Mortgage insurance for standard purchase and refinance mortgages

  • The Section 203(b) program provides low-cost insurance for fixed-rate mortgages and refinances.
  • Low-cost mortgage insurance for adjustable-rate mortgages is available through the FHA's Section 251 program.
  • Condominium buyers can obtain mortgage insurance for 30-year mortgage loans under Section 234(c).

Insured rehabilitation mortgage

The 203(k) program allows for financing of a home purchase. plus the cost of necessary home repairs. Typically, a non-FHA loan won't finance repair costs until after those repairs have been completed. The FHA's program addresses this issue by establishing an escrow account from which the contractor will be paid. During the loan approval process, the borrower must provide a detailed scope of work, and cost estimates for the repair project.

Insured reverse mortgage

FHA reverse mortgages allow homeowners aged 62 and older to cash out the equity in their homes without obligating them to monthly debt repayments. The reverse mortgage isn't repaid until the homeowner sells the home or passes away.

Insured energy efficient mortgage (EEM)

The FHA's energy efficient mortgage program insures financing to pay for home energy improvements. To qualify, the borrower must be eligible for an FHA-backed loan in the amount of the purchase price. A home energy rating report determines how much additional financing is needed to cover the cost of the energy improvements.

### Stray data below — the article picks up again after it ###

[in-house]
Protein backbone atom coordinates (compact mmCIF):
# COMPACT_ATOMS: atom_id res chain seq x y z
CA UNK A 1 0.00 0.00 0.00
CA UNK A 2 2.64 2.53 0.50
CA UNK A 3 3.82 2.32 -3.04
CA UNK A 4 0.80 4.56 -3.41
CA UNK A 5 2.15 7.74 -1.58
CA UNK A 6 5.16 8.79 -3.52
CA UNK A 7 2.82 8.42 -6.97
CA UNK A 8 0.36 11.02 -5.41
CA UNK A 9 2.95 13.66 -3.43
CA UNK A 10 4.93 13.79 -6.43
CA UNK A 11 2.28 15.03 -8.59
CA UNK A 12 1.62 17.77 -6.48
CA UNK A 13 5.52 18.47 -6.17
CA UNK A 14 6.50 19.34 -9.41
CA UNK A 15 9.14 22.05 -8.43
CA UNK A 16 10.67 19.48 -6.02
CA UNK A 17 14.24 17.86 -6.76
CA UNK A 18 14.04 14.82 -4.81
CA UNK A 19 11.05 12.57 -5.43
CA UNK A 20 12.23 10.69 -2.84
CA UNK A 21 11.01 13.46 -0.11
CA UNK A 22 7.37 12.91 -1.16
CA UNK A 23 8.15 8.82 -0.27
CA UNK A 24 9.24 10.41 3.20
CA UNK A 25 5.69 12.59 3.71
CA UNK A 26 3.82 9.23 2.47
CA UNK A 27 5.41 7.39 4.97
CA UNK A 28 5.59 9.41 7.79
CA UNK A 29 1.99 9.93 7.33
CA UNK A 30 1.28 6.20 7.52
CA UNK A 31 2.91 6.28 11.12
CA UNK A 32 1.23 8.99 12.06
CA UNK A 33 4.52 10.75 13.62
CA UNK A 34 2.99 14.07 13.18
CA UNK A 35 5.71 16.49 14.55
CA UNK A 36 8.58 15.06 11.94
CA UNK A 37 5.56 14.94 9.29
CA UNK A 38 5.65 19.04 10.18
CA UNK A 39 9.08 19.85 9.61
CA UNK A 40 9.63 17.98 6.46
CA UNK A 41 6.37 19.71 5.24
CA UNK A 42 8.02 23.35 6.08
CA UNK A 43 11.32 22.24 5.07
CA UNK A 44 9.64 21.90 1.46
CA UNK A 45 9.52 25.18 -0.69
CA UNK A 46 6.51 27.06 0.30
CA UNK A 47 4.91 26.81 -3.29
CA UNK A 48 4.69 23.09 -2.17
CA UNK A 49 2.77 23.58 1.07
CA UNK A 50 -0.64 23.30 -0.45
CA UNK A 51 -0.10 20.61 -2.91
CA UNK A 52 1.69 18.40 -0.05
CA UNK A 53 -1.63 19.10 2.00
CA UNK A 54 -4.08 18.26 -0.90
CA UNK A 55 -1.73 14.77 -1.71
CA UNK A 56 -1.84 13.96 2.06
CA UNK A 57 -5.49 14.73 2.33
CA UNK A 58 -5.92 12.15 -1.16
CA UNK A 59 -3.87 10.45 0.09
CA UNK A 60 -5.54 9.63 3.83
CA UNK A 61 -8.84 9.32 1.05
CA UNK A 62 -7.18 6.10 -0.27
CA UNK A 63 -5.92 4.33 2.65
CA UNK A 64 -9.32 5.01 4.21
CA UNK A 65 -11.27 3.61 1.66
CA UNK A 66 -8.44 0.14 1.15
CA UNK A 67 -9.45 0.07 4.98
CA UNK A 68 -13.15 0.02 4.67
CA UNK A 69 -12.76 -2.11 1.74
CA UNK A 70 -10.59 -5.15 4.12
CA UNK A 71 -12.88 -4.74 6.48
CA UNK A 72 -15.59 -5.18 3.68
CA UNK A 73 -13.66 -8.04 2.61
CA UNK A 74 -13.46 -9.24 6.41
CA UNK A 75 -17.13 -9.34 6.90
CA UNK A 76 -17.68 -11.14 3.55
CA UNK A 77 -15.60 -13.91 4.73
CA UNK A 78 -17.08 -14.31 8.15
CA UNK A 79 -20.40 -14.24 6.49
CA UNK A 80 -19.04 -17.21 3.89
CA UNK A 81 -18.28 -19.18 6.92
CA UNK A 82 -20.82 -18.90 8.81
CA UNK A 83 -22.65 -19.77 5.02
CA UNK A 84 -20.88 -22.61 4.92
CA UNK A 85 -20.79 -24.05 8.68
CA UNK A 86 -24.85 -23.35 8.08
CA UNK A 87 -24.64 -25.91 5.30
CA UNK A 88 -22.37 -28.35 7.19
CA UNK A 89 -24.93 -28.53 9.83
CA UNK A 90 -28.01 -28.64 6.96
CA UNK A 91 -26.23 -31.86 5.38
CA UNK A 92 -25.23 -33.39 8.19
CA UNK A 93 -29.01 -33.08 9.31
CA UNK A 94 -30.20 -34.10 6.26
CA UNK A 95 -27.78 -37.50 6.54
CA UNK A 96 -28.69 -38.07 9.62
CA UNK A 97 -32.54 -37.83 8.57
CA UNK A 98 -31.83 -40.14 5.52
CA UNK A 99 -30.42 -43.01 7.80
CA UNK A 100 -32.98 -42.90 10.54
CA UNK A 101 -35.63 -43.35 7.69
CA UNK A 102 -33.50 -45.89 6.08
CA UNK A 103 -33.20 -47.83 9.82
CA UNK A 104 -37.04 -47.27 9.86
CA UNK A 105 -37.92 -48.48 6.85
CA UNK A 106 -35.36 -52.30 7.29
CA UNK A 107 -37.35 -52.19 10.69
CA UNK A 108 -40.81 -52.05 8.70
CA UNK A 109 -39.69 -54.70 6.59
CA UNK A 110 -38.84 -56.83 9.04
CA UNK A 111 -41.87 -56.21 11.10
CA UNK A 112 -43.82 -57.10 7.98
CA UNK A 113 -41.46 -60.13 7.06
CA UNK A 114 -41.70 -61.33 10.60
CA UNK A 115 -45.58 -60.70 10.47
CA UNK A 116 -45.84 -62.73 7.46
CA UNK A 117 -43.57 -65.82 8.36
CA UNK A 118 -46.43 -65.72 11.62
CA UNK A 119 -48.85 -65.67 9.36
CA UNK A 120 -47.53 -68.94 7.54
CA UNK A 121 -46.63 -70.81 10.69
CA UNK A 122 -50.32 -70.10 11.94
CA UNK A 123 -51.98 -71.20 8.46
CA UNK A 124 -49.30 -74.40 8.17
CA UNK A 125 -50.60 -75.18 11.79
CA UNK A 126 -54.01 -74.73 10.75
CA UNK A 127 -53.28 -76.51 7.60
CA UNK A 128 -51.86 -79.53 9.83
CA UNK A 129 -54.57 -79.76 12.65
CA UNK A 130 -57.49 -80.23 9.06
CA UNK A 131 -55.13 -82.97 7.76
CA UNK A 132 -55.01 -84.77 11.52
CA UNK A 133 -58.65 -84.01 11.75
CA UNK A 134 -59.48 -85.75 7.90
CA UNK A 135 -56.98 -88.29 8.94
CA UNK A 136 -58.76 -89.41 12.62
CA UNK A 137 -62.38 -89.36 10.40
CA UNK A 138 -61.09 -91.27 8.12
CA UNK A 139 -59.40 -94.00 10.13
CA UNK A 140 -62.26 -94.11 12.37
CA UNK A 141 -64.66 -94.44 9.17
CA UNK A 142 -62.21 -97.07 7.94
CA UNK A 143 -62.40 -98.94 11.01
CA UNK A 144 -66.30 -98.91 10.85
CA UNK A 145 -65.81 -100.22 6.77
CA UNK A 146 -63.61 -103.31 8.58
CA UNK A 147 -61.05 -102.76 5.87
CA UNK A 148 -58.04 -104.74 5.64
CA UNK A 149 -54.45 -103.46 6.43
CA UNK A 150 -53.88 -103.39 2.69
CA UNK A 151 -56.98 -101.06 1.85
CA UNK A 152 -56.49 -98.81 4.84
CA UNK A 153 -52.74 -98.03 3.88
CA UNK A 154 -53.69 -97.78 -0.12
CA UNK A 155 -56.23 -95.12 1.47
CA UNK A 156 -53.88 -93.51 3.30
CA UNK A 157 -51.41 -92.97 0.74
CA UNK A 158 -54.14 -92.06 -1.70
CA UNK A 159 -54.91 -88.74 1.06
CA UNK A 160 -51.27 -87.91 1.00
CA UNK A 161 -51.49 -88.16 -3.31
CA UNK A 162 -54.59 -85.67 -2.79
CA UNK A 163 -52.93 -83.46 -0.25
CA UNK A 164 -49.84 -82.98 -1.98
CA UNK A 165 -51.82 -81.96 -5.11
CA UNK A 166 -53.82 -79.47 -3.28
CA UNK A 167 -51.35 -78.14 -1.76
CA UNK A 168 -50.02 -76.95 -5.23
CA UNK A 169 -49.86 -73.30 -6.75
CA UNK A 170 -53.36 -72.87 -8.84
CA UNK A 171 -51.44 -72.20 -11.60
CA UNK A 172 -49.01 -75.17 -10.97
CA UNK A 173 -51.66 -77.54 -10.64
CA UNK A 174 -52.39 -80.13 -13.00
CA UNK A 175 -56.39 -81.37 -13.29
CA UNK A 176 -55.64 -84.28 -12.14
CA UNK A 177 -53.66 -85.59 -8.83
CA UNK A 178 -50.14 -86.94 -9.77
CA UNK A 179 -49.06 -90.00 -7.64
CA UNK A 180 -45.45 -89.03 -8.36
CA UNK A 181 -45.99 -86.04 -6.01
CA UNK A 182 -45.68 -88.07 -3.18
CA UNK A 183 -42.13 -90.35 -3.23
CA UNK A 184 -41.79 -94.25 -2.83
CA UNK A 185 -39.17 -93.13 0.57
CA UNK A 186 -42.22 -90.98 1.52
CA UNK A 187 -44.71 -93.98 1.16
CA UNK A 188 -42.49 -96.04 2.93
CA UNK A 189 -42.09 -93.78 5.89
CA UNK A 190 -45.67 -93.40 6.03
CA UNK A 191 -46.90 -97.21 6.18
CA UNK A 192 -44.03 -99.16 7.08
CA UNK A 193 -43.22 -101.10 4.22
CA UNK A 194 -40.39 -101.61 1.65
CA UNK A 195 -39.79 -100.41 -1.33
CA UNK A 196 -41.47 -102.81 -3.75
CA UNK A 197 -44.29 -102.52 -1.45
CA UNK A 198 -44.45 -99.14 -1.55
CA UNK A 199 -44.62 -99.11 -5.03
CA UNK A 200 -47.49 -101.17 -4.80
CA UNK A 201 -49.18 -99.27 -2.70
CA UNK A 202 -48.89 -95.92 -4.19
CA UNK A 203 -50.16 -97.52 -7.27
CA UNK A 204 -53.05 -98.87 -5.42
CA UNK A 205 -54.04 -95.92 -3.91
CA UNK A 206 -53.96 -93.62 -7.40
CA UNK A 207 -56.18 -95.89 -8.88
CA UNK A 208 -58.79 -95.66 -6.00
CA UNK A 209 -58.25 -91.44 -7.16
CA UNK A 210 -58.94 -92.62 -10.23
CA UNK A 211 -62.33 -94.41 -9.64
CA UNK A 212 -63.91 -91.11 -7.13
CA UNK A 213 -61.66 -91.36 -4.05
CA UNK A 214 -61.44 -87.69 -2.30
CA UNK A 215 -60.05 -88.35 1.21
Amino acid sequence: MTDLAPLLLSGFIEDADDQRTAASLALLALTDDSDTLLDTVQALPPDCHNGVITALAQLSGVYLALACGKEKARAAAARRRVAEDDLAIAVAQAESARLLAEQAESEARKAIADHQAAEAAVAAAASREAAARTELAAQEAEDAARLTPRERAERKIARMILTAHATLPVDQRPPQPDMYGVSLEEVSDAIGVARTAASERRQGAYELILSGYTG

Insured graduated payments mortgage (GPM)

A graduated payments mortgage is structured with low initial payments that increase over time; the FHA insures these mortgages under its Section 245 program. Exact loan structures vary, but borrowers have the option of having payments increase during the first five or 10 years of the mortgage loan.

When it's time to buy a home, the FHA really can be the ally you need. Check with an experienced FHA lender to decide which program is right for you.

FHA Loans Four Mistakes To Avoid

Strapped homeowners are crying "uncle" as home values dip and foreclosures continue. "Uncle" in this case would be "Uncle Sam" and his Federal Housing Administration (FHA) loans.

The U.S. government has long provided its citizens with a safety net when times are tough. One long-standing program is an FHA loan, in which the government agency insures loans against default. Approved lenders are allowed to issue the loans, which tend to be less restrictive to borrowers facing economic hardship.

The subprime mortgage crisis has produced plenty of homeowners facing tough times. If you find yourself in this situation and you're considering applying for an FHA loan, here are some common mistakes to avoid

1. Failing to look at your credit report